Resident Rounds: Part III
Necrobiotic Xanthogranuloma of the Extremities

January 2012 | Volume 11 | Issue 1 | Features | 122 | Copyright © January 2012

Abstract

CASE REPORT

A 64-year-old gentleman presented with a six-year history of non-healing cutaneous ulcers. He described multiple painful lesions on his extremities, which manifested as red firm papules or nodules that sometimes ulcerate. Medical history was also significant for iritis and vestibular dysfunction. Examination showed multiple ulcerations with indurated erythematous to violaceous borders. On the right posterior calf, there were coalescing indurated xanthomatous plaques (Figure 1a). Laboratory investigations were remarkable for a weakly positive ANA, strongly positive SS-A/Ro antibody, decreased C4, polyclonal hyergammaglobulinemia and monoclonal IgM kappa proteinemia.
Multiple skin biopsy specimens revealed superficial and deep dermal granulomatous inflammation with necrobiosis, and numerous Touton and foreign body-type giant cells (Figure 1b). The histological pattern was interpreted as most consistent with necrobiotic xanthogranuloma (NXG). Colloidal iron stain highlighted focal dermal mucin. GMS and AFB stains were negative for microorganisms. Evaluations in Rheumatology, Neurology and Dermatology resulted in the diagnoses of NXG, Sjögren’s syndrome, vasculitic neuropathy and monoclonal IgM kappa gammopathy. Intravenous immunoglobulin (IVIG) was recommended as treatment for both NXG and vasculitic neuropathy, but after one dose of IVIG the patient developed icteric, hyperbilirubinemic hemolytic anemia, which mandated discontinuation of therapy. Aquacel AG was used for local wound care and the cutaneous ulcers showed partial healing in the absence of systemic therapy.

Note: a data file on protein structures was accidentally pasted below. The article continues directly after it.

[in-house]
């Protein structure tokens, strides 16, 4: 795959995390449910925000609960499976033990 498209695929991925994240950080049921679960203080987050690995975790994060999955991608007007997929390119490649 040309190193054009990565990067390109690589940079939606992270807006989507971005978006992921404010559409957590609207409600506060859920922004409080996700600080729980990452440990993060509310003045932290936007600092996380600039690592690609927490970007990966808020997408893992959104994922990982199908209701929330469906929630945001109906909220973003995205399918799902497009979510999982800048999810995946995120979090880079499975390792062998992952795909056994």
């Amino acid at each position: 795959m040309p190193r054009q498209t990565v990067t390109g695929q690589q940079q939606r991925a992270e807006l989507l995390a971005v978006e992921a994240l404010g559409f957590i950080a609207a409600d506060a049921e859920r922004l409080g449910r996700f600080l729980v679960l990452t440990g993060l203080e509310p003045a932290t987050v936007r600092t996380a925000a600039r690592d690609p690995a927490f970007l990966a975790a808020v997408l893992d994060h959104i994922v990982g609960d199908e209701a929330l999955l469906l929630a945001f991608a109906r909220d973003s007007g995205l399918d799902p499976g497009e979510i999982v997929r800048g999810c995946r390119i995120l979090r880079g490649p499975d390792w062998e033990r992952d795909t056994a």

Necrobiotic xanthogranuloma is a histiocytic disease characterized by destructive cutaneous lesions and associated monoclonal paraproteinemia. This case is unusual in several respects. First, lesions of NXG are not typically restricted to the extremities. Lesions most commonly involve periocular skin, frequently with ophthalmic complications.1-3 In a 2009 review by Wood, et al.,